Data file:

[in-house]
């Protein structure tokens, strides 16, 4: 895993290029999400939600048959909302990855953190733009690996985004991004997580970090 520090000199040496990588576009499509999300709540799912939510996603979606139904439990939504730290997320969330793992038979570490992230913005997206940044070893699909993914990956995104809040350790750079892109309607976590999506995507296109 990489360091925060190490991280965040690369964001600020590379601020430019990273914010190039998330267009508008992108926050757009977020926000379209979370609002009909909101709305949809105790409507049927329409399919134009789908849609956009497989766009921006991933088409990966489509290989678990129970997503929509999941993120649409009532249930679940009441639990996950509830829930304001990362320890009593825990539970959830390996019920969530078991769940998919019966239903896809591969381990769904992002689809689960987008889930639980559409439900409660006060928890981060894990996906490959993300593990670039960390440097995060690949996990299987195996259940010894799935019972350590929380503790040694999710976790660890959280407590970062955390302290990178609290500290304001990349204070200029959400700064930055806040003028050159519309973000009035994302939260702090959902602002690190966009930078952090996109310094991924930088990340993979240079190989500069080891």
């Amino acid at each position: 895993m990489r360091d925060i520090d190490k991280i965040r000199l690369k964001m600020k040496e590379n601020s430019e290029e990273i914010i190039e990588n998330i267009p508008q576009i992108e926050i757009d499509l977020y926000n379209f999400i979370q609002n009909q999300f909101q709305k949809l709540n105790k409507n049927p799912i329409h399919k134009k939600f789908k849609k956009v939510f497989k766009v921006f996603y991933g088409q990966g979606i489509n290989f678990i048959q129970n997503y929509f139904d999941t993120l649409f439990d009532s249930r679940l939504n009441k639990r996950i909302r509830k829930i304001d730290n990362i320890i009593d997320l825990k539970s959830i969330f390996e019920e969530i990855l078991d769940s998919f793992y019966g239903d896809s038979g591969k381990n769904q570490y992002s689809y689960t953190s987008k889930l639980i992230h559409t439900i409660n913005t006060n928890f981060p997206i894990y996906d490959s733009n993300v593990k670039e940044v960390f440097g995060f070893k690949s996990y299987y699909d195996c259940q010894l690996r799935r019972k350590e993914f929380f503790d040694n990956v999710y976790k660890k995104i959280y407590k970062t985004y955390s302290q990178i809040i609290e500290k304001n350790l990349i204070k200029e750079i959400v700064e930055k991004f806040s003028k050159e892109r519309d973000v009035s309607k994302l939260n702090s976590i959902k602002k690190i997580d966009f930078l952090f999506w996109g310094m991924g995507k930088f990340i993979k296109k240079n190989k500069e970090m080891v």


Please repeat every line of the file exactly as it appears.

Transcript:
[in-house]
């Protein structure tokens, strides 16, 4: 895993290029999400939600048959909302990855953190733009690996985004991004997580970090 520090000199040496990588576009499509999300709540799912939510996603979606139904439990939504730290997320969330793992038979570490992230913005997206940044070893699909993914990956995104809040350790750079892109309607976590999506995507296109 990489360091925060190490991280965040690369964001600020590379601020430019990273914010190039998330267009508008992108926050757009977020926000379209979370609002009909909101709305949809105790409507049927329409399919134009789908849609956009497989766009921006991933088409990966489509290989678990129970997503929509999941993120649409009532249930679940009441639990996950509830829930304001990362320890009593825990539970959830390996019920969530078991769940998919019966239903896809591969381990769904992002689809689960987008889930639980559409439900409660006060928890981060894990996906490959993300593990670039960390440097995060690949996990299987195996259940010894799935019972350590929380503790040694999710976790660890959280407590970062955390302290990178609290500290304001990349204070200029959400700064930055806040003028050159519309973000009035994302939260702090959902602002690190966009930078952090996109310094991924930088990340993979240079190989500069080891």
């Amino acid at each position: 895993m990489r360091d925060i520090d190490k991280i965040r000199l690369k964001m600020k040496e590379n601020s430019e290029e990273i914010i190039e990588n998330i267009p508008q576009i992108e926050i757009d499509l977020y926000n379209f999400i979370q609002n009909q999300f909101q709305k949809l709540n105790k409507n049927p799912i329409h399919k134009k939600f789908k849609k956009v939510f497989k766009v921006f996603y991933g088409q990966g979606i489509n290989f678990i048959q129970n997503y929509f139904d999941t993120l649409f439990d009532s249930r679940l939504n009441k639990r996950i909302r509830k829930i304001d730290n990362i320890i009593d997320l825990k539970s959830i969330f390996e019920e969530i990855l078991d769940s998919f793992y019966g239903d896809s038979g591969k381990n769904q570490y992002s689809y689960t953190s987008k889930l639980i992230h559409t439900i409660n913005t006060n928890f981060p997206i894990y996906d490959s733009n993300v593990k670039e940044v960390f440097g995060f070893k690949s996990y299987y699909d195996c259940q010894l690996r799935r019972k350590e993914f929380f503790d040694n990956v999710y976790k660890k995104i959280y407590k970062t985004y955390s302290q990178i809040i609290e500290k304001n350790l990349i204070k200029e750079i959400v700064e930055k991004f806040s003028k050159e892109r519309d973000v009035s309607k994302l939260n702090s976590i959902k602002k690190i997580d966009f930078l952090f999506w996109g310094m991924g995507k930088f990340i993979k296109k240079n190989k500069e970090m080891v």